Below is a picture of an award I received for being one of the best customer service agents in the second quarter of 2007. At least management didn’t consider my English accent awful and my overall job performance was up to par. When I got the award, I felt like a million bucks. I felt useful for a change. The simple plastic award is sitting on my computer desk as a reminder of the most embarrassing job I ever had in my entire professional career. The good thing though, is that it kept us going for several years. In every difficult situation, there is always a bright side. Not everything is black and gloomy. Good Day.
The transition from active work to retirement is a blessing in more ways than one. When I was working, I was not me. I was a puppet activated by my employer. They determined the clothes I was going to wear, the kind of food I would eat at the company’s cafeteria, the way I should speak to my customers, at what time I got to work and at what time I was allowed to return home. Every single detail of my life was scheduled by my boss. I was a puppet dancing at the rhythm of my company’s tune.
My family was always placed on the back burner. It played second place behind the requirements of my company. My wife’s anniversary had to wait if there was a strategic planning project to be sent early next morning to company’s headquarters.
Yep, they were the ones pulling the strings, and I moved as the strings were pulled. It was not my own personal life. I was a zombie always following company’s work regulations. All my job description was legally spelled out in black and white including the most insignificant detail. They made sure every i was dotted and every t was crossed, if you know what I mean. I couldn’t even plan my vacations; it was carefully arranged by the Human Resources Department several years in advance. Couldn’t get the whole 30 days, no way—only 15 days due to work projects in the pipeline.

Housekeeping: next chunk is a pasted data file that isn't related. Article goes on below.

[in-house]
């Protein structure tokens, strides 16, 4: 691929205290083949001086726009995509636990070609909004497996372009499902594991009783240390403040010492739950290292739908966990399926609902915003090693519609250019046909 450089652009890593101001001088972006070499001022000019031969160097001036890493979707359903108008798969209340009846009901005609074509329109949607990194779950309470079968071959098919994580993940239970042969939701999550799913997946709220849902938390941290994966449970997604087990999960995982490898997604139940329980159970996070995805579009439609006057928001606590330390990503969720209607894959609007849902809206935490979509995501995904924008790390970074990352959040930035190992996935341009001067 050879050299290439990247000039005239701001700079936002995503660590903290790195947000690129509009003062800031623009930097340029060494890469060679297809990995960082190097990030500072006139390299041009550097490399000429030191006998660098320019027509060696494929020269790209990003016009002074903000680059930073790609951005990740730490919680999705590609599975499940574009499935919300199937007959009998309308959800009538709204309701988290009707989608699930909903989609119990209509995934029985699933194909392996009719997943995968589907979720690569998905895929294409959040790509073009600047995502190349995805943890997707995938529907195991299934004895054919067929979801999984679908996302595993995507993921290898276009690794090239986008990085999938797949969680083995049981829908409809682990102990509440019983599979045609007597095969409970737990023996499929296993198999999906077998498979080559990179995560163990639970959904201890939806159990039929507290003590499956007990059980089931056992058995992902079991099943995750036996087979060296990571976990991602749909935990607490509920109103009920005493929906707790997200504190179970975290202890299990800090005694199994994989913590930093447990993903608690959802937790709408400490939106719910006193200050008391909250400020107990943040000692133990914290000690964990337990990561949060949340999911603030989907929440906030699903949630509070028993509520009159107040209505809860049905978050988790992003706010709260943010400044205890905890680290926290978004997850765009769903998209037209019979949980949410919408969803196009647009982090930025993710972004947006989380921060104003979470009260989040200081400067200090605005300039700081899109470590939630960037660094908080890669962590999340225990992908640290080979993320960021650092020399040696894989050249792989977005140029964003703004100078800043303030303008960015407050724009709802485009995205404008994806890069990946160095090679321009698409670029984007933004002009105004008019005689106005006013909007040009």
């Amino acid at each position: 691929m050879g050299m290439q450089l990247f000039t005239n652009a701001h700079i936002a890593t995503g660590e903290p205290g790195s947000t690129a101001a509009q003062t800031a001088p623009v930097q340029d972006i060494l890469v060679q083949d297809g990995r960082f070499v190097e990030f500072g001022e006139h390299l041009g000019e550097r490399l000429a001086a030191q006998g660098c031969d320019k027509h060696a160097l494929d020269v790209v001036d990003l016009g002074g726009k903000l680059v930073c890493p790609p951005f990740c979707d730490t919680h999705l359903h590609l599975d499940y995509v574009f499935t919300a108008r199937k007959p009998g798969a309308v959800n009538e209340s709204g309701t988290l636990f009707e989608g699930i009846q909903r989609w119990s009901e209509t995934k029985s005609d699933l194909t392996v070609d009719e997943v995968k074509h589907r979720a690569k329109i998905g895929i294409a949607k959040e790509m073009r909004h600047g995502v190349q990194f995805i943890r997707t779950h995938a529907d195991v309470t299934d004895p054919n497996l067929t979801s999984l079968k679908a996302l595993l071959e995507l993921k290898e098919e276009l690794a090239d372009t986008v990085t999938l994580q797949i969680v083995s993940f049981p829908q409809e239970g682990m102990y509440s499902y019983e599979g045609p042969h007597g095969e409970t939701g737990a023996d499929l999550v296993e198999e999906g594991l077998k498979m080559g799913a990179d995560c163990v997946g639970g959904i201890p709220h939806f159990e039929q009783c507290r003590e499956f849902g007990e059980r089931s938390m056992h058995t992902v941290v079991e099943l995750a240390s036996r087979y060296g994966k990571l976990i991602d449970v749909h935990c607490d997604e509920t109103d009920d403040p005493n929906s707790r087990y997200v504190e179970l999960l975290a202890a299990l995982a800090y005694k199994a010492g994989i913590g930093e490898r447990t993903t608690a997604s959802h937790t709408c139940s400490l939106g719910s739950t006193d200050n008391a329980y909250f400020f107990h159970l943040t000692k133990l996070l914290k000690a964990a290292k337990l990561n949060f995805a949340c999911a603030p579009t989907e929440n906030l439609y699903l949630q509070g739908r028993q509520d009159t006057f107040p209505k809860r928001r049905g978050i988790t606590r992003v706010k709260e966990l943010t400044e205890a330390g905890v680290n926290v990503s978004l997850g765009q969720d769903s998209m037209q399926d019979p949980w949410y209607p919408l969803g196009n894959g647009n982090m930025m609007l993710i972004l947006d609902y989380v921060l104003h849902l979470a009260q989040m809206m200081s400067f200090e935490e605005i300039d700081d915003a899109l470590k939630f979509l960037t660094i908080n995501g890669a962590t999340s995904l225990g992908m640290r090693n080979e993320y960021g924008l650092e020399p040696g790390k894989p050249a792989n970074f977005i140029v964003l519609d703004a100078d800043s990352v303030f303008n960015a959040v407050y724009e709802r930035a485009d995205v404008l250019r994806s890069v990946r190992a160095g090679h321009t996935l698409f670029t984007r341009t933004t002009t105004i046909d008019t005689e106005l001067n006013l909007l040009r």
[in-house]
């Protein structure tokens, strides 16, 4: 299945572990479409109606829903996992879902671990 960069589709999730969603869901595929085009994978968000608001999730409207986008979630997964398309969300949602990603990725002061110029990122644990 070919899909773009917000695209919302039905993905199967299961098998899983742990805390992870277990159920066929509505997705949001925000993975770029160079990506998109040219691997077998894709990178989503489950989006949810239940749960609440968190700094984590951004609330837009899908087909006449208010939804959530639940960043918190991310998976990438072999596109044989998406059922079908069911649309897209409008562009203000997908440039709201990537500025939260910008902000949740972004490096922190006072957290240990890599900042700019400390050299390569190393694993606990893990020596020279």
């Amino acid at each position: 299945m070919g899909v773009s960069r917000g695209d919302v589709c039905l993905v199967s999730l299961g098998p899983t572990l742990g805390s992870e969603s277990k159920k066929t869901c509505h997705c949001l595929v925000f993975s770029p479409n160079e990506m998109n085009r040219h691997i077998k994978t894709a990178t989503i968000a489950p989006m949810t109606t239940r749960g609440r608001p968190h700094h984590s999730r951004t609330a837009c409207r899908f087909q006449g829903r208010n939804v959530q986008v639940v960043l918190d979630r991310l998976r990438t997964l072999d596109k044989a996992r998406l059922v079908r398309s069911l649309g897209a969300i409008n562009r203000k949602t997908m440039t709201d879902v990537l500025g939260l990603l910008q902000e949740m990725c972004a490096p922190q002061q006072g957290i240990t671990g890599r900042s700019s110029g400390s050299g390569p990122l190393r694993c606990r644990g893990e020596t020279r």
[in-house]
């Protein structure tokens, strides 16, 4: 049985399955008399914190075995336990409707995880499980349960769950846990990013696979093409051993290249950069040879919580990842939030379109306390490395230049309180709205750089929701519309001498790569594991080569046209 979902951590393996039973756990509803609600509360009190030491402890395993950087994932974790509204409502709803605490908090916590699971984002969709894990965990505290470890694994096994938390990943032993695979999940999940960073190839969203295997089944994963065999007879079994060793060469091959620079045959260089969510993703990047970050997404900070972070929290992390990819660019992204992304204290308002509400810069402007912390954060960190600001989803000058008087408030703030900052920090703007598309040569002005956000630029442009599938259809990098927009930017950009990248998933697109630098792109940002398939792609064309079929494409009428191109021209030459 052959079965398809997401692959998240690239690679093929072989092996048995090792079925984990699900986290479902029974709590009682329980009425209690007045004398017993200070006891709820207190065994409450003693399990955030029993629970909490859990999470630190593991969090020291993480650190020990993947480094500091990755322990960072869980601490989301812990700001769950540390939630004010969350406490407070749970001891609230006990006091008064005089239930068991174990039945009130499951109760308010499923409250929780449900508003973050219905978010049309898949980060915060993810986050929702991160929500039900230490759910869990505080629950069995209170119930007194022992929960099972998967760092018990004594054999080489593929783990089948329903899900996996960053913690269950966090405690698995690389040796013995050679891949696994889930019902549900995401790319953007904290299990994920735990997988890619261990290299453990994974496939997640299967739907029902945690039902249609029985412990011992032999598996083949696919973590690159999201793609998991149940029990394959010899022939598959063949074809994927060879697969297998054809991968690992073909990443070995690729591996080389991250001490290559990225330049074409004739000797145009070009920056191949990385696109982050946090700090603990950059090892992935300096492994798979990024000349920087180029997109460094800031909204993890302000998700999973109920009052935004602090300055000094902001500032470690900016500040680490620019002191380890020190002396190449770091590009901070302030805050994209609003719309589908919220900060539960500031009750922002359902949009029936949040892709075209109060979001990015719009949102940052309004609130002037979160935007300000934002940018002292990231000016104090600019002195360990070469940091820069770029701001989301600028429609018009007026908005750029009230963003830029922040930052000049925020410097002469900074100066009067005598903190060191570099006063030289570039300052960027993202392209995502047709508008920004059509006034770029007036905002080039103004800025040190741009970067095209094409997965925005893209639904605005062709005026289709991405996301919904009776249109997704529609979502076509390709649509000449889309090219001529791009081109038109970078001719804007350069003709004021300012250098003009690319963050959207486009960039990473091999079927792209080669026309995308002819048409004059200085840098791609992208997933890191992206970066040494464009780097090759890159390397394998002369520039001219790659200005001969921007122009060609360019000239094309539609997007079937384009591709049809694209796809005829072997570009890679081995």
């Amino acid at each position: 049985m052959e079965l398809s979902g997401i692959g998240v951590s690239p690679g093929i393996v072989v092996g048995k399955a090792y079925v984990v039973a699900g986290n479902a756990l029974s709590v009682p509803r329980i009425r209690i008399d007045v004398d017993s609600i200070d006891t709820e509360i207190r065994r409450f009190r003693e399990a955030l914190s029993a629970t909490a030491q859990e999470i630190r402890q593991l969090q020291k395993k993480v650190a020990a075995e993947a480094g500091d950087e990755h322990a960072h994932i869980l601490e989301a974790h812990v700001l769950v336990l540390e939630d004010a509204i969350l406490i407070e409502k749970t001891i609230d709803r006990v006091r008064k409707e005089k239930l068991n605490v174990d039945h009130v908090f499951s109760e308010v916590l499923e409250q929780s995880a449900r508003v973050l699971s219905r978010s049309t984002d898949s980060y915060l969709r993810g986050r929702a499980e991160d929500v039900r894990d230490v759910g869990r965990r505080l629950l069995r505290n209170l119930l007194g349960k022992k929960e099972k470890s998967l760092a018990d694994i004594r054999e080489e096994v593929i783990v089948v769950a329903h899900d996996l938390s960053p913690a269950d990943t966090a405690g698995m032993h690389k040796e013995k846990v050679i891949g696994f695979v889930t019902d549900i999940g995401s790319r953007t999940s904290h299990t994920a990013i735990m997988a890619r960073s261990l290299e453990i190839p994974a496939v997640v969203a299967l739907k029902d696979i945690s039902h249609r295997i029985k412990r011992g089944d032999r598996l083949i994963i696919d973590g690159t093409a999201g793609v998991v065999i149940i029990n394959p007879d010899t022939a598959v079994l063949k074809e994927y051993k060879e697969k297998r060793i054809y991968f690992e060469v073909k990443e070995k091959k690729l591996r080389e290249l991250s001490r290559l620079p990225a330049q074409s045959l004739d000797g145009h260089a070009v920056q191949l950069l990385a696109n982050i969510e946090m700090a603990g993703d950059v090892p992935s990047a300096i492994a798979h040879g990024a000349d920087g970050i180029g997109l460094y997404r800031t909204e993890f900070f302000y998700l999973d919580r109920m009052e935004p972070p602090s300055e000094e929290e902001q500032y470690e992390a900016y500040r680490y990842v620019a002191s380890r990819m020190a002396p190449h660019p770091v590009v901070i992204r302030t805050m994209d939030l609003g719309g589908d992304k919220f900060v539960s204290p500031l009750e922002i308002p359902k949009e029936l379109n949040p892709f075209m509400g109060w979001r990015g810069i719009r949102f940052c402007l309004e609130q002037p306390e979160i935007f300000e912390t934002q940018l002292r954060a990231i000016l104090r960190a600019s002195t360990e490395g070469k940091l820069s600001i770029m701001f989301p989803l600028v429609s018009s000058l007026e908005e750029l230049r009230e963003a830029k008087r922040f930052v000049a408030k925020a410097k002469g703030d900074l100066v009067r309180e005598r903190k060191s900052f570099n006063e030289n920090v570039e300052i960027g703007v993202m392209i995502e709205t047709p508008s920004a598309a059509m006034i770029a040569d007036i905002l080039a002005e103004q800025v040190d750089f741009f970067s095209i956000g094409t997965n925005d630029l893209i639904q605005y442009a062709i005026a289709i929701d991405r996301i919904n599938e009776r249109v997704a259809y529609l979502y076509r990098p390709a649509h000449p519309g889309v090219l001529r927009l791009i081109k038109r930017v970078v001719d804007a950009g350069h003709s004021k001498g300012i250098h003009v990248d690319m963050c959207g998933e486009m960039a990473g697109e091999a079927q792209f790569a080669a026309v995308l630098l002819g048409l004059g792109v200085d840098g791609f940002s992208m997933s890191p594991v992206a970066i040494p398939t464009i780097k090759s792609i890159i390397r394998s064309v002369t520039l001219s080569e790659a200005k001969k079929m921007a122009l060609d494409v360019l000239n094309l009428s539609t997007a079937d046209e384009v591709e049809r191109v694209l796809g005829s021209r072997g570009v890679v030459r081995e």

After working for over a year at a call center assisting U.S. customers using sophisticated satellite radios—XM Radio—, I finally retired two years ago. It was like traveling to Shangri-la. Now I can do whatever I want whenever I feel like it. I finally regained full control of my life. My wife is also retired, so both of us are free at last. Our chains have been removed and for the first time, I have no bosses.
It’s difficult to put in nickels and dimes words the bliss of being retired; to belong to the fortunate community of retired people. No wonder they call it the Golden Years. I’m now enjoying the pleasures of reading my news on the Internet, blogging at Lingua Franca, ordering my favorites books through Amazon.com and leisurely driving through the city with my wife.
Recently we decided to go to El Dorado Mall with my wife’s walking partner Julia, and enjoy a warm empanada de pollo and a steaming cup of cappuccino coffee. It was ten o’clock in the morning. When I was working, this was the middle of my work shift. Look at me now, enjoying a cappuccino coffee at El Dorado with my Honey and her friend. Yep, that’s taking advantage of our Golden Years.
Below are a couple of pictures of my wife Aura and her walking partner Julia. Here we go.